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Visual Social Practice: Maria Gaspar’s Activist Art

Maria Glaspar’s work is deeply embedded in the social justice community.

By Arts & Culture

illustration by Brian Fabry Dorsam.

illustration by Brian Fabry Dorsam.

Over the last four years, Maria Gaspar, artist and School of the Art Institute of Chicago (SAIC) faculty member, has rooted her practice in the relationship between Cook County Jail (formally known as the Cook County Department of Corrections [CCDOC]), and the community that surrounds it. Through her work, she investigates the impact of incarceration on communities of color, as well as low-income and working class residents.

Gaspar grew up in Little Village, a primarily Mexican and black neighborhood adjacent to Cook County Jail. The jail is the largest pre-detention facility in the United States. Sitting on 96 acres, the facility houses roughly 9,000 people on any given day, and admits approximately 100,000 detainees a year, a majority of whom are pre-trial detainees that have committed nonviolent offenses.

The artist first visited CCDOC as a teenager on a field trip as part of a Scared Straight program. Such programs were developed in the ’70s with the intention of deterring at-risk youth from becoming delinquent through organized visits to prison facilities.

As she framed it in a 2015 presentation, Gaspar’s visual practice asks: “How does the location of this jail coexist, clash and work against my family, friends, and my students? How does it frame and stigmatize the identity of an entire neighborhood, an entire society?”

The majority of Gaspar’s work as a socially-engaged artist takes the form of ephemeral installations and events that are survived by their documentation and the communities they serve.

Intrinsic to her practice is her involvement with Little Village’s local community. In 2012, she founded 96 Acres Project, “a series of community-engaged, site-responsive art projects that address the impact of the Cook County Jail on Chicago’s West Side.” Through collaborations with artists, activists, educators, and members of the community, 96 Acres has organized a number of programs to promote critical dialogues around restorative justice, systems of power and the prison industrial complex.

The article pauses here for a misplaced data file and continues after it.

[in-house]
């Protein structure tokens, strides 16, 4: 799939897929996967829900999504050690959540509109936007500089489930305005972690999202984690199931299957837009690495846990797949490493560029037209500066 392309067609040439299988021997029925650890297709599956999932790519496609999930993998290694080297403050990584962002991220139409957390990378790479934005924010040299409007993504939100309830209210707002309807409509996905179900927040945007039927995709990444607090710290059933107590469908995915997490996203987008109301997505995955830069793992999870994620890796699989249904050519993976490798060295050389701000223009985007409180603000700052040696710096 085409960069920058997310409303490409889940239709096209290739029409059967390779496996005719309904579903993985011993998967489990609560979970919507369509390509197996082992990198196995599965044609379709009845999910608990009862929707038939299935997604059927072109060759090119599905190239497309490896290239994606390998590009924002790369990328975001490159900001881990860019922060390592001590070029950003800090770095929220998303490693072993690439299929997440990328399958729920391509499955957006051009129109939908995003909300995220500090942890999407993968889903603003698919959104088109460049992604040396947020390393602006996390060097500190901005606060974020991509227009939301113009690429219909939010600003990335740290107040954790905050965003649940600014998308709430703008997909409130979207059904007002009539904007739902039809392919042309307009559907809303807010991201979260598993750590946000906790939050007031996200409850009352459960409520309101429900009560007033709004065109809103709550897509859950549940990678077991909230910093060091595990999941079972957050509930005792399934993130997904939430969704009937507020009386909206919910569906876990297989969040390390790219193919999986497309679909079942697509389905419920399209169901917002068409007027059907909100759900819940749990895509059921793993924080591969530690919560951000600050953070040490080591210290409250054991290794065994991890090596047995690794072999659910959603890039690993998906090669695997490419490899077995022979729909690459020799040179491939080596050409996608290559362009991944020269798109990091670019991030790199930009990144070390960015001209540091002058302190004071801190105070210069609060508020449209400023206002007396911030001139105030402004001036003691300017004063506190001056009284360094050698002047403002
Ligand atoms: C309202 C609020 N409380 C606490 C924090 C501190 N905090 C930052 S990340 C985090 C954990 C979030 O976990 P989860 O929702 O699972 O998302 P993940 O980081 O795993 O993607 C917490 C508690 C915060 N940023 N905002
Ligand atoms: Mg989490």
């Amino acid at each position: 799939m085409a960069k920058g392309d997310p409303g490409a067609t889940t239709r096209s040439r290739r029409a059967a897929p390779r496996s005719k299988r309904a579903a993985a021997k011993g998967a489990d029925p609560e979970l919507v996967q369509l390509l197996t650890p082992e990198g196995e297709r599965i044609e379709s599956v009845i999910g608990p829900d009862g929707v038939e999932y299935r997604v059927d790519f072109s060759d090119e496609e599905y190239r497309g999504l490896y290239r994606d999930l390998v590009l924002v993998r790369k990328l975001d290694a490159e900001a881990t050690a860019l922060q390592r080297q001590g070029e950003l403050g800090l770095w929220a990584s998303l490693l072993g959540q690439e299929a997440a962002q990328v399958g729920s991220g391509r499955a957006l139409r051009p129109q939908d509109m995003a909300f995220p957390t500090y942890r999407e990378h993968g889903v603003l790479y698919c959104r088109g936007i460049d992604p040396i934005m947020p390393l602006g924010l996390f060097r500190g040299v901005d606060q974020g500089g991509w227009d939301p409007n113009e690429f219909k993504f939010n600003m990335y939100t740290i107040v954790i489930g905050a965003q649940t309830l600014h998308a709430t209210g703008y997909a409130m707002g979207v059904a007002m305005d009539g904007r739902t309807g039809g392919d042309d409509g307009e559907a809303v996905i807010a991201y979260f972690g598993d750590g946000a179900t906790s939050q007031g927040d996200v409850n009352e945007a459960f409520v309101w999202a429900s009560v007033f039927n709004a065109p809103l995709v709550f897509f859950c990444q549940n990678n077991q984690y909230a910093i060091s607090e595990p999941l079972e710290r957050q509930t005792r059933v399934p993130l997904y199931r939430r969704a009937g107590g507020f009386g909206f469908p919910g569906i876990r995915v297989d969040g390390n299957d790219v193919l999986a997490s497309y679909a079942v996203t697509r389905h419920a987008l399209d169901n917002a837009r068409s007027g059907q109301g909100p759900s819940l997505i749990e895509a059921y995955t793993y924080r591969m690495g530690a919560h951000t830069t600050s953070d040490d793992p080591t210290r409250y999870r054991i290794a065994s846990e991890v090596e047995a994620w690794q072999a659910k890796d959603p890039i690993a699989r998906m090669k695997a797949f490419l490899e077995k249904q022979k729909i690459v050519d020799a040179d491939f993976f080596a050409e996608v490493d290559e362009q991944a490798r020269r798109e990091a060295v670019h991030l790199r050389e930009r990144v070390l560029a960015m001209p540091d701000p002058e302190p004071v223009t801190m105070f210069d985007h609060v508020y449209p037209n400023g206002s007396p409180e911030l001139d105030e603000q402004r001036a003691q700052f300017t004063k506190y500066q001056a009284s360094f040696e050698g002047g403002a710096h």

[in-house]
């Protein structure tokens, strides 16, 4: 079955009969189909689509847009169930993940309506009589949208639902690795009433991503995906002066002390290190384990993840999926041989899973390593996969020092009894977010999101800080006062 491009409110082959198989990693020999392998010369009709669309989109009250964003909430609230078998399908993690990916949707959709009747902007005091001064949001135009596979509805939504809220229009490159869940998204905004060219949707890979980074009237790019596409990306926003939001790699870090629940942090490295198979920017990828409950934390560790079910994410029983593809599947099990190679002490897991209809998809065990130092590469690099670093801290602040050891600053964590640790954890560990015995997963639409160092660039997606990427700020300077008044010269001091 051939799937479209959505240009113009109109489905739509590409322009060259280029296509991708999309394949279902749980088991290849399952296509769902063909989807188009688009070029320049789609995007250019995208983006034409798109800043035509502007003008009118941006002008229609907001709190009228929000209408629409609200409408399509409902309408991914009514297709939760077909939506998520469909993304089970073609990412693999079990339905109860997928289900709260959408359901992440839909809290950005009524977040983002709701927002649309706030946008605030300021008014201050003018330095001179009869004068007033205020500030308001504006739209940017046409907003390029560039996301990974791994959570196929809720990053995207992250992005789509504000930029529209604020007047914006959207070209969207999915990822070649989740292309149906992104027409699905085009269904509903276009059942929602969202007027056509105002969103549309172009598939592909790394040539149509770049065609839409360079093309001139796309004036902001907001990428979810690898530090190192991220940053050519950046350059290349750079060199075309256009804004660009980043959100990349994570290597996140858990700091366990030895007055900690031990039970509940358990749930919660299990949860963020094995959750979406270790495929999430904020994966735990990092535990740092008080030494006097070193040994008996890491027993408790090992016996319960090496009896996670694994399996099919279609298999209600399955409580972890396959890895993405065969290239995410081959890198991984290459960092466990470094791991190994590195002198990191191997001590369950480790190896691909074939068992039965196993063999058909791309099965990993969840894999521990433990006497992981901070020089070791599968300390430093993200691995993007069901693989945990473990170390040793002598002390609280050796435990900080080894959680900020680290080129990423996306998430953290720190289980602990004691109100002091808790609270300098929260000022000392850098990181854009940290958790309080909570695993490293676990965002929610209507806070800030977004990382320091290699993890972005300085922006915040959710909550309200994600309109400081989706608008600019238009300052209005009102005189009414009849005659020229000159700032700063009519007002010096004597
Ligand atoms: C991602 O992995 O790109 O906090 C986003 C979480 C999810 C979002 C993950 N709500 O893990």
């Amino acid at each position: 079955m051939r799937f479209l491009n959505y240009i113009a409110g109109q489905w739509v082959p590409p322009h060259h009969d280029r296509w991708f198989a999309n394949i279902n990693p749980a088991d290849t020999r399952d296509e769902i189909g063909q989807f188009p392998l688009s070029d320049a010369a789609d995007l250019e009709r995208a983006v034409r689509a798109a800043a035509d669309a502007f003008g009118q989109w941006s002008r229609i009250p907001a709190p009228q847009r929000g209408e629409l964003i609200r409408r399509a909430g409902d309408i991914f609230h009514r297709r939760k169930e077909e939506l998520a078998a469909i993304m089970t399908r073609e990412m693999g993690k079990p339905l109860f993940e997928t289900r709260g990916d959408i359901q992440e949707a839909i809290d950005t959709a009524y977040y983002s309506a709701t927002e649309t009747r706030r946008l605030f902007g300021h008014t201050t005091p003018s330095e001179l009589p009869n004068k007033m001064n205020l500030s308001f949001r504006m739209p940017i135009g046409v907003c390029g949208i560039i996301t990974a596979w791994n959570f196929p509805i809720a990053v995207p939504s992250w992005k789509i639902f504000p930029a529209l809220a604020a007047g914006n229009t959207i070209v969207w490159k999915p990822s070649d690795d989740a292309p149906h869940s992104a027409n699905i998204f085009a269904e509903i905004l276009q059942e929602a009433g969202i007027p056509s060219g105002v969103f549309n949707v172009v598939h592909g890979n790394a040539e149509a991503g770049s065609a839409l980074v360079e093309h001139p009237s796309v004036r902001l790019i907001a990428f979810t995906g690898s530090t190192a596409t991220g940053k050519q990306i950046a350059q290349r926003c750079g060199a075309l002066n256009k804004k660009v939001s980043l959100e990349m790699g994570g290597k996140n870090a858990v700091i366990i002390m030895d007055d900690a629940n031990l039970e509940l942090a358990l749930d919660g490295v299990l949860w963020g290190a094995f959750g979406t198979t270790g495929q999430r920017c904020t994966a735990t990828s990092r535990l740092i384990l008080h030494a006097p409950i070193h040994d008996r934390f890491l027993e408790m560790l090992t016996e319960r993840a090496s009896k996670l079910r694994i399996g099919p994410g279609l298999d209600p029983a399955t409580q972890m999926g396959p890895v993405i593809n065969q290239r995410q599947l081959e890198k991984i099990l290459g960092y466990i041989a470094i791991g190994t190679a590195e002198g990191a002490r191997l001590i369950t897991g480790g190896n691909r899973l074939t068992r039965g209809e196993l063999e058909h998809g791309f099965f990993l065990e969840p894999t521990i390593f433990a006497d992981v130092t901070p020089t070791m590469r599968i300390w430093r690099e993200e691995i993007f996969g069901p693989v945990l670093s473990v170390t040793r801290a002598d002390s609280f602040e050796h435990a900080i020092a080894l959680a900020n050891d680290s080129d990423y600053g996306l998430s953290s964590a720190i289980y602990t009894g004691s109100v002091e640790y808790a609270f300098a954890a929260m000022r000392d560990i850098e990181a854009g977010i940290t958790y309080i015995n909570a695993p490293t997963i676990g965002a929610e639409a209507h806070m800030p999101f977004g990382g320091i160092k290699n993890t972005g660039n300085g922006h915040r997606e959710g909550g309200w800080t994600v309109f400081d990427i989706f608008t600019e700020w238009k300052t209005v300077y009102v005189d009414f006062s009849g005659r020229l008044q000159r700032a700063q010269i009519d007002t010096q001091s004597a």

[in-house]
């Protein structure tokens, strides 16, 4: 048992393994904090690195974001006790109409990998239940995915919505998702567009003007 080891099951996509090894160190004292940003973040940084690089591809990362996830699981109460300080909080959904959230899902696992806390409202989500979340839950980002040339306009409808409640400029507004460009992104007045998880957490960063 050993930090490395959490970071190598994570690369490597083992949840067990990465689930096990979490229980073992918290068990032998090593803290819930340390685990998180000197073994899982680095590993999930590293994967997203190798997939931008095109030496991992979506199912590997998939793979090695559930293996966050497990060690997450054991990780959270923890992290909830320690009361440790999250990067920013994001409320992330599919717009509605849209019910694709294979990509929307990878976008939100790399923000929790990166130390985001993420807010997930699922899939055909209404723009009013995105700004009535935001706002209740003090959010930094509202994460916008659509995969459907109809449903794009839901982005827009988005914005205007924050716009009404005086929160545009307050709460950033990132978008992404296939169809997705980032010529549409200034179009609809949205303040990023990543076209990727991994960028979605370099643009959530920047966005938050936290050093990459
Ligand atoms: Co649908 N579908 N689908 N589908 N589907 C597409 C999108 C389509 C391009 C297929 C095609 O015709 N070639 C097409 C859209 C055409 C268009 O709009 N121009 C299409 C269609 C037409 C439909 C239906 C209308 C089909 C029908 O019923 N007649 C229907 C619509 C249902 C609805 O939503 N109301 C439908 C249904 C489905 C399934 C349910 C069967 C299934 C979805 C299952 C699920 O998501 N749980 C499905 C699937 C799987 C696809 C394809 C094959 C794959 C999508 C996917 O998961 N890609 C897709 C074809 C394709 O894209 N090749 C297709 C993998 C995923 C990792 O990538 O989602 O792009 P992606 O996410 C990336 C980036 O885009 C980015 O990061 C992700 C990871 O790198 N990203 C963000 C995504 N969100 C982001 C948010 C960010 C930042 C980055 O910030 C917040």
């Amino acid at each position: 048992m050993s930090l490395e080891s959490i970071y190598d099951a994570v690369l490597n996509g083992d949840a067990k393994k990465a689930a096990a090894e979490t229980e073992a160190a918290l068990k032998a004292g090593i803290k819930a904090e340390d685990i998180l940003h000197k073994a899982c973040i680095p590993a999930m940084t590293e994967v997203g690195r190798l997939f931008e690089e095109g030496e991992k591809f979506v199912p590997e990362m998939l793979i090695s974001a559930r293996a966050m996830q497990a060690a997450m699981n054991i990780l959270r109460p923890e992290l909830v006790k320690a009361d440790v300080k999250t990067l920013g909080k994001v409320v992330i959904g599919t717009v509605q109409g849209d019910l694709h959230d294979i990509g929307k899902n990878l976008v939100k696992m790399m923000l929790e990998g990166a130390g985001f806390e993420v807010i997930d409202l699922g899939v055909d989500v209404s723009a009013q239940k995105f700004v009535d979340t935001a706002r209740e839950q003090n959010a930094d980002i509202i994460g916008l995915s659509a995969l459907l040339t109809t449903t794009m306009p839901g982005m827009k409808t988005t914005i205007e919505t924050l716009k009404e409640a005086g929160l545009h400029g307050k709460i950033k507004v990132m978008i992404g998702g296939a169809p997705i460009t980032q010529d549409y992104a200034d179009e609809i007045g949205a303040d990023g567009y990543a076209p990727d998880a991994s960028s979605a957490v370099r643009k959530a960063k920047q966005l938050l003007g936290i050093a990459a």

Through projections on the towering walls of the jail, community projects and installations, 96 Acres animates the neighborhood, all while inviting viewers to reflect upon notions of space and power. One such installation is PARK, where over 100 crowd-sourced vehicles lined the street adjacent to the jail, color-coded in shades of black, brown, and white to visually represent the racial statistics of the inmate population.

Gaspar was recently selected as a 2016 Artist as Activist Fellow by the Rauschenberg Foundation, a fellowship supporting 10 artists and collectives from across the U.S. who address racial justice through the lens of mass incarceration.

As part of her fellowship, she will produce a series of radio broadcasts and video projections on the facade of Cook County Jail entitled “RADIOACTIVE: Stories from Beyond the Wall.” With this project, she is interested in connecting those living within and outside the walls of CCDOC in order to examine what it means to live in close proximity to the jail, and its effects on the local community.

Historically, her work has sought to explore how we create spaces of belonging and freedom, especially in light of what Gaspar considers to be the unfair justice system in communities of color.

Gaspar has previously worked with storytelling and sound as a medium. In 2013, she produced an audio documentary titled “Cook County Jail: The Visible and Invisible,” through a collaboration with Chicago’s very own Vocalo radio station (90.7 FM). There, Gaspar recorded stories of community members, the formerly incarcerated, and their families to reflect on the role of the jail within the neighborhood.

As with her audio documentary, the heart of her work in the Little Village community lies in “deconstructing a place of power and powerlessness, by using personal stories and sound recordings as resistance tactics,” as she put it in a presentation at the 2015 Creative Capital Retreat. She went on to describe how the core of her practice highlights the “resilience and radical imagination of people who are working against oppressive systems of power.”

Gaspar’s work is currently on view at the Jane Addams Hull-House Museum through August 11, 2016.


Into Body Into Wall

        September 10, 2015 – August 11, 2016

        Jane Addams Hull-House Museum

        800 S. Halsted Street (M/C 051)

       Chicago IL, 60607-7017

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